Step4: open Model and create the Finite Element model

1) Return to the ANSYS Project window, and click on the Model feature. You don’t to close

SpaceClaim, but you can if you wish.

This will start the ANSYS ‘Mechanical’ program, to setup the actual finite element model.

2) The Mechanical window looks like this;

On the right is the model geometry, but with no mesh or loads yet. On the left is a list of the

model features that have to be set. By default, the material to be used will be structural steel. We

can skip the Coordinate Systems and Mesh for now. The program will use defaults. We do have

to set the loads and supports (if we would hit solve now, the program would fail and give us an

error)

6002 ANSYS Lab#1, page 9

3) First we will set the support conditions at the base of the cantilever.

You will need to bring the back of the bar into view. You can use these tools.

Rotate, pan, zoom smooth, zoom select and zoom all:

With the face that you want to fix in view, you need to insert a fixed support. To do this right-

click on the Static Structural component in the left hand Outline window. This will open a sub

menu. Move the mouse over Insert and a 2nd submenu opens. Select Fixed Support (see below).

6002 ANSYS Lab#1, page 10

Make sure the face select option is on (in the menu bar at the top of the screen):

Point, line, face and body selector:

Now when you move the mouse over model in the main window, various faces will be

temporarily selected. Select the slender end face of the bar. The face will turn green. You are not

done yet. You need to click the Apply button on the lower left to confirm that you want fixity

applied to the selected face.

Now the Fixed Support is added to the outline tree, with a check mark to indicate that all is ok

and up to date. When it is selected, the support is shown in the main window and in the details

window. It can be later deleted or edited (moved) by selecting it in the outline tree.

6002 ANSYS Lab#1, page 11

4) Next we add the 18kN force to the free end of the bar. Again right click on Static Structural in

the Outline tree, select Insert, Force.

Select the line that defines the top-end corner of the bar, and click Apply. Then type 18000 into

the Magnitude cell (shown in yellow until given a value) in the lower left. By default, the

program picks a direction for the force and draws an arrow. You may need to select the Click to Change box under the Magnitude box. Define the direction of the force by selecting another line

or face to show direction. Keep selecting until the arrow points where you want it to. Then hit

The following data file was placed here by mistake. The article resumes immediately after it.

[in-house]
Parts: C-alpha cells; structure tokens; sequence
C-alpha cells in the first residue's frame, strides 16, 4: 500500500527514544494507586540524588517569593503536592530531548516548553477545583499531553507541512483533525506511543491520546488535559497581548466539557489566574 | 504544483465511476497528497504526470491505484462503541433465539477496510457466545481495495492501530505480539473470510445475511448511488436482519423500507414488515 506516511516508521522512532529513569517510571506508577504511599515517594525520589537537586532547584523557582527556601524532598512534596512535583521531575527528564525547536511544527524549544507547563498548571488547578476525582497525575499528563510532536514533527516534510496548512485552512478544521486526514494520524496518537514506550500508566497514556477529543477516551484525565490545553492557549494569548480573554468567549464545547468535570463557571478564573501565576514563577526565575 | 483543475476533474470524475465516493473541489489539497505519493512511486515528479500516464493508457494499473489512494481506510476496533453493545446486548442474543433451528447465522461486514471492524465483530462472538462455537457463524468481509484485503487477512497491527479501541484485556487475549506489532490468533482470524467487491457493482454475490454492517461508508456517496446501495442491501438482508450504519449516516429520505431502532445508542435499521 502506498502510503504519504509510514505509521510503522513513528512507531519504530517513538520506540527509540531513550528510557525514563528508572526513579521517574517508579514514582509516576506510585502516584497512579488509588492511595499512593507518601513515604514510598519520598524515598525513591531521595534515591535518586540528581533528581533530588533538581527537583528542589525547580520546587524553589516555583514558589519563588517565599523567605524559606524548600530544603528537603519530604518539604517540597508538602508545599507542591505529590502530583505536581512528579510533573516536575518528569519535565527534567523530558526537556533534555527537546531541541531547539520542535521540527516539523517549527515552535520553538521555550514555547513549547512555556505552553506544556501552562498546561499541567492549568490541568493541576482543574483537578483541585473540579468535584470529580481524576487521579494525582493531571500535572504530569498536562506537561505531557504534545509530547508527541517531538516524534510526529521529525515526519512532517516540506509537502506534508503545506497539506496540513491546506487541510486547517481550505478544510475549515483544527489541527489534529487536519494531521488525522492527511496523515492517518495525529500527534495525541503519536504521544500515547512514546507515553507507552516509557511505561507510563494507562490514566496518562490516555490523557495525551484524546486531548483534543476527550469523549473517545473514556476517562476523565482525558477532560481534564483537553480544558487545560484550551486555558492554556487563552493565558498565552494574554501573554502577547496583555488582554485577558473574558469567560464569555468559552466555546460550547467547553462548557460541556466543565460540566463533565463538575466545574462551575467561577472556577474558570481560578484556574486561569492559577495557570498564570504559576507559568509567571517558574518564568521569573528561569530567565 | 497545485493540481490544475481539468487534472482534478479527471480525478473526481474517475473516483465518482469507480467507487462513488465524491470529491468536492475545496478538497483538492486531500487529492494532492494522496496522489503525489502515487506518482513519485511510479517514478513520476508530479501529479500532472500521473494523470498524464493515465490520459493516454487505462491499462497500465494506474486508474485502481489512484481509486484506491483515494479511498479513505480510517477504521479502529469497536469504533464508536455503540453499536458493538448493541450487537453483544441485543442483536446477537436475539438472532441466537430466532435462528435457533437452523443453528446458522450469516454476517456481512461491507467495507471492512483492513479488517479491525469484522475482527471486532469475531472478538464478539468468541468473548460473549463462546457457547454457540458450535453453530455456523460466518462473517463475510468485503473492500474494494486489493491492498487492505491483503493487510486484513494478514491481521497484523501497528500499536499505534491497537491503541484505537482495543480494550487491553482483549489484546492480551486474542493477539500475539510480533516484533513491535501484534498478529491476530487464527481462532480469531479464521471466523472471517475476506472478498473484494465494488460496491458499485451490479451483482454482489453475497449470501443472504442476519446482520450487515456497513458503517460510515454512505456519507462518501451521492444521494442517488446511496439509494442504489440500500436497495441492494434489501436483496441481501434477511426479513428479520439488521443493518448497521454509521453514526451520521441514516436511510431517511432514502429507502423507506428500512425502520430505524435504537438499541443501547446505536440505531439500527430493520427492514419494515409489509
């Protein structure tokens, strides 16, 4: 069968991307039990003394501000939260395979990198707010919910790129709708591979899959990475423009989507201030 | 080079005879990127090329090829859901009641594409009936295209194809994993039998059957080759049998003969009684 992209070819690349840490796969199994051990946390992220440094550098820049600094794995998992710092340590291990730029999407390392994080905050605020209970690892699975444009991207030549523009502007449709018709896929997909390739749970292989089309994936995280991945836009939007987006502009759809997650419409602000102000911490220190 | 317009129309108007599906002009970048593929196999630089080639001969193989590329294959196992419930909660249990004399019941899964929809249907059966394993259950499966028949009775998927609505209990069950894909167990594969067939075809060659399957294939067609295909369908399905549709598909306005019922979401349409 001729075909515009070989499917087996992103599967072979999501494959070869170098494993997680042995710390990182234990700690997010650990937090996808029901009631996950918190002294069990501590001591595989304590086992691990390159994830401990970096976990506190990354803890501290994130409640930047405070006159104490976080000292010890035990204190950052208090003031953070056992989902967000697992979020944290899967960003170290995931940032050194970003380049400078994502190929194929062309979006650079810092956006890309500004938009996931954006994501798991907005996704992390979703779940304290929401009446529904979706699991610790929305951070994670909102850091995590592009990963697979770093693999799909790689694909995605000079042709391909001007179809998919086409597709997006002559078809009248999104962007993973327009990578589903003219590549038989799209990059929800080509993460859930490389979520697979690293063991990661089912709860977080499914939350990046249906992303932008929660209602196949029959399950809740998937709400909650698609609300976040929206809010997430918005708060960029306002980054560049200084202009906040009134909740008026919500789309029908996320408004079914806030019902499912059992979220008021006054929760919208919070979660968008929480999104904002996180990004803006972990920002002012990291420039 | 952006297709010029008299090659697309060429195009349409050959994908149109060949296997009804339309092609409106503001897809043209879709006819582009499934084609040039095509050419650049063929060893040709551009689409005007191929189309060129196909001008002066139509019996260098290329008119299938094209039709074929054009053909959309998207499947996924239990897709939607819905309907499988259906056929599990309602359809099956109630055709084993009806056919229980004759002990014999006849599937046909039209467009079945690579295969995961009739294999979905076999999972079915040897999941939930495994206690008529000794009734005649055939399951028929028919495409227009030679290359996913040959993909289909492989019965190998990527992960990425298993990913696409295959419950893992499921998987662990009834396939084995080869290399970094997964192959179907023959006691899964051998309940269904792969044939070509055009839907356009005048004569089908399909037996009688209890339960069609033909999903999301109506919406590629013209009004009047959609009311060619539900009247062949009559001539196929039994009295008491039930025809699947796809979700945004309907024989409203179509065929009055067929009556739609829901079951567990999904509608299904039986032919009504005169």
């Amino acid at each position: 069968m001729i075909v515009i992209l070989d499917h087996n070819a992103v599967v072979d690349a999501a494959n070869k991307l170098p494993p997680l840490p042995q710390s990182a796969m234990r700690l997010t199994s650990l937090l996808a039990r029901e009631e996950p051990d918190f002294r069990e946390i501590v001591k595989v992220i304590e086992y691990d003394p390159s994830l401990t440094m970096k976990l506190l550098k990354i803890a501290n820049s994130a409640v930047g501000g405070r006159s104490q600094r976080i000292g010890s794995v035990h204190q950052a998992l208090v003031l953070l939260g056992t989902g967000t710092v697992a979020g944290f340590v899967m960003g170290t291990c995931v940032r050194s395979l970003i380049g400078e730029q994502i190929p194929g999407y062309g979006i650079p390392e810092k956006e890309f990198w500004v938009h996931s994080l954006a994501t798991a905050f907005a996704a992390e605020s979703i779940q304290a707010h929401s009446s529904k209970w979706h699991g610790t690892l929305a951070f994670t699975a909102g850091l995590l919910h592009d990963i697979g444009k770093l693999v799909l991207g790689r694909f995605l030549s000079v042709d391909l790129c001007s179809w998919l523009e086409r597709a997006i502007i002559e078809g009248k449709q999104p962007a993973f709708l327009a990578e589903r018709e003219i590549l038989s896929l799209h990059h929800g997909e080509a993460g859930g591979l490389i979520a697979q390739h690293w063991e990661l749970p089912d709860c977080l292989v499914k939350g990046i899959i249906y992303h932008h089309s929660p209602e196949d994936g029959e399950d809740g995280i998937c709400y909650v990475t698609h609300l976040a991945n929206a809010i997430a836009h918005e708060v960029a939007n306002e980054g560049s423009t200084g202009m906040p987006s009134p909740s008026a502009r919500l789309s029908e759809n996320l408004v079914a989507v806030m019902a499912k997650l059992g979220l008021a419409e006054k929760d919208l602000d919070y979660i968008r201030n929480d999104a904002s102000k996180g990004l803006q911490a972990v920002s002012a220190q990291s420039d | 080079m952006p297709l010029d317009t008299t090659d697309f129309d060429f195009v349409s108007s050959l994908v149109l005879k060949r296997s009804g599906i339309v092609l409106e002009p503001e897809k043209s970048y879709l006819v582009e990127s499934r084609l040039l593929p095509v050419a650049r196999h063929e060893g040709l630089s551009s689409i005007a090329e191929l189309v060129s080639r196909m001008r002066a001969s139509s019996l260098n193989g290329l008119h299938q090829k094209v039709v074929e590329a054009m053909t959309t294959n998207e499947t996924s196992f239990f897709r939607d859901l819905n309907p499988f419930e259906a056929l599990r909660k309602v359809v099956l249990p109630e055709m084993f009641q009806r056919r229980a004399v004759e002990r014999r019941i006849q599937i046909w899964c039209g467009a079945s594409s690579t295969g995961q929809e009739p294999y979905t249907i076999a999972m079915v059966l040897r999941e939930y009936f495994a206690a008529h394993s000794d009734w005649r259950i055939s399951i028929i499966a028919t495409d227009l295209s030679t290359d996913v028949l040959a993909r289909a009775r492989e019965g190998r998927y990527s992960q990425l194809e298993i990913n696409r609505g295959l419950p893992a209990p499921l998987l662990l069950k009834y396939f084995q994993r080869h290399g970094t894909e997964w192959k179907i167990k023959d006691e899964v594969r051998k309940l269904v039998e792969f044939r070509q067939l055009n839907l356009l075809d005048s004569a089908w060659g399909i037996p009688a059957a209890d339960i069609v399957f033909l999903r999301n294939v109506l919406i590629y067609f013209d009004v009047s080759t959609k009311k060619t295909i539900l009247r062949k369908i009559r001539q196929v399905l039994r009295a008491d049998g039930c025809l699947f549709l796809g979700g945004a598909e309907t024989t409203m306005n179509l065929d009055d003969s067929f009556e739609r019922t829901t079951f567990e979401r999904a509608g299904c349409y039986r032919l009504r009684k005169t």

Apply.

6002 ANSYS Lab#1, page 12

5) There should be no question marks left in the Outline Tree, with some lightning bolts (see

below). You can solve the model now, but first we will specify what information we want to plot

(this could also be done after solution).

6) To specify output, right click on Solution in the tree, and select Insert, then Stress, then

Equivalent Stress. Do the same to select Total Deformation.

6002 ANSYS Lab#1, page 13

7) Hit the button in the menu at the top of the screen.

8) When you select the Equivalent Stress under Solution in the tree, the von-Mises equivalent

stresses will be plotted on the deformed shape. The max stress is 3.8788e8, which is in Pa. This

is 388 MPa, reasonably close to our simple estimate of 400MPa. If you click on Total Deformation, it shows a max value of .0109, or 10.9 mm, compared with our estimate of 10 mm.

These values are reasonably close to the simple analytical estimates. Which value do you think is

more correct?

9) Examine the equivalent stress plot (next page). There are very localized stresses at the tip

under the load. Are these correct? The pattern of stresses near the base of the cantilever look

slightly odd. What looks odd? Why?

6002 ANSYS Lab#1, page 14

6002 ANSYS Lab#1, page 15

Ansys Lab #1 Exercises: Student:______________

For each of these exercises, modify the model that you have developed above to explore the

model behavior and answer the questions given. Show the instructor your results and make sure

that it is recorded that you have completed the exercises.

Exercise #1 – Refine the mesh. The default mesh results in only 3 bricks across the 180mm

web. So the elements are about 60x60x10mm. Set the mesh size to 20mm and compare the

results. Do this by inserting a sizing control in the mesh part of the project.

Deflection at end 60mm mesh 20mm mesh

deflection at end [mm]:

Eqv. Stress at base [MPa]

Eqv.Stress at end [MPa]

Comment:

(how does this illustrate

St.Venant’s Principle ?)

6002 ANSYS Lab#1, page 16

Exercise #2 – Redo the analysis using plate elements. Start by returning to SpaceClaim and

modifying the CAD. Beside your current brick model, draw a line 180mm high and use the pull

tool to pull it 1200mm. You will now have a plane that will be meshed as a plane, as the web of

the beam. There are several things that you need to do to make this work, but in the end you can

create two beams, practically identical, but one made from brick elements, while the other is

made from plate elements, as shown below. For the new shell model you will need to fix one end

Deflection at end 20mm mesh brick 20mm mesh shell

deflection at end [mm]:

Eqv. Stress at base [MPa]

Eqv.Stress at end [MPa]

Comment:

brick

shell